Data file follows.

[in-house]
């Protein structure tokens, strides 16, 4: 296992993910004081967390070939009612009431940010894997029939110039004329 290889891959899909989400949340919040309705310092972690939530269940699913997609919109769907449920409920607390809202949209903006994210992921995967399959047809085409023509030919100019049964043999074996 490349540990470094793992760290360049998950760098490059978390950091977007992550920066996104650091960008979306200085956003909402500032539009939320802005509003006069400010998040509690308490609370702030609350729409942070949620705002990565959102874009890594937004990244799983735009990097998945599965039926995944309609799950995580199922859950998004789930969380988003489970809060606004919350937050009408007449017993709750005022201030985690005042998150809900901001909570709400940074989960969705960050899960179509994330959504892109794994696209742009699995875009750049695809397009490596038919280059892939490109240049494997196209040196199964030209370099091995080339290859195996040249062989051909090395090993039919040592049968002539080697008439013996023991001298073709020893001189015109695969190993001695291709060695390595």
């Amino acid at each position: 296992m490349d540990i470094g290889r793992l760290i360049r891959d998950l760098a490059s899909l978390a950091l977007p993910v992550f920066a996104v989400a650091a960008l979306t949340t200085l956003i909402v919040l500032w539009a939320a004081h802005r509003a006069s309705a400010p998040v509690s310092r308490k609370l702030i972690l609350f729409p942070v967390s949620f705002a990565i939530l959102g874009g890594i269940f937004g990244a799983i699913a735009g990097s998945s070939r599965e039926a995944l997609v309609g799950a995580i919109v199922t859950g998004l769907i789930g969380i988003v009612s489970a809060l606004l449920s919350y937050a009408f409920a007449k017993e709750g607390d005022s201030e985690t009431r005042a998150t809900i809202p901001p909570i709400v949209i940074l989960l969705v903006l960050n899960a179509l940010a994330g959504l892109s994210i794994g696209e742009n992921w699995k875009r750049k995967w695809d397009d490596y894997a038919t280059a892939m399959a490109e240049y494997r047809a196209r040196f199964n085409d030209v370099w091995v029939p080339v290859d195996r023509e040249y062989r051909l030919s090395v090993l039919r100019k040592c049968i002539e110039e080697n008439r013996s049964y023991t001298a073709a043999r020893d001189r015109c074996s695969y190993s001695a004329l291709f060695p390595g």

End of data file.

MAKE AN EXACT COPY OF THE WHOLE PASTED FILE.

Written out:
[in-house]
């Protein structure tokens, strides 16, 4: 296992993910004081967390070939009612009431940010894997029939110039004329 290889891959899909989400949340919040309705310092972690939530269940699913997609919109769907449920409920607390809202949209903006994210992921995967399959047809085409023509030919100019049964043999074996 490349540990470094793992760290360049998950760098490059978390950091977007992550920066996104650091960008979306200085956003909402500032539009939320802005509003006069400010998040509690308490609370702030609350729409942070949620705002990565959102874009890594937004990244799983735009990097998945599965039926995944309609799950995580199922859950998004789930969380988003489970809060606004919350937050009408007449017993709750005022201030985690005042998150809900901001909570709400940074989960969705960050899960179509994330959504892109794994696209742009699995875009750049695809397009490596038919280059892939490109240049494997196209040196199964030209370099091995080339290859195996040249062989051909090395090993039919040592049968002539080697008439013996023991001298073709020893001189015109695969190993001695291709060695390595």
């Amino acid at each position: 296992m490349d540990i470094g290889r793992l760290i360049r891959d998950l760098a490059s899909l978390a950091l977007p993910v992550f920066a996104v989400a650091a960008l979306t949340t200085l956003i909402v919040l500032w539009a939320a004081h802005r509003a006069s309705a400010p998040v509690s310092r308490k609370l702030i972690l609350f729409p942070v967390s949620f705002a990565i939530l959102g874009g890594i269940f937004g990244a799983i699913a735009g990097s998945s070939r599965e039926a995944l997609v309609g799950a995580i919109v199922t859950g998004l769907i789930g969380i988003v009612s489970a809060l606004l449920s919350y937050a009408f409920a007449k017993e709750g607390d005022s201030e985690t009431r005042a998150t809900i809202p901001p909570i709400v949209i940074l989960l969705v903006l960050n899960a179509l940010a994330g959504l892109s994210i794994g696209e742009n992921w699995k875009r750049k995967w695809d397009d490596y894997a038919t280059a892939m399959a490109e240049y494997r047809a196209r040196f199964n085409d030209v370099w091995v029939p080339v290859d195996r023509e040249y062989r051909l030919s090395v090993l039919r100019k040592c049968i002539e110039e080697n008439r013996s049964y023991t001298a073709a043999r020893d001189r015109c074996s695969y190993s001695a004329l291709f060695p390595g």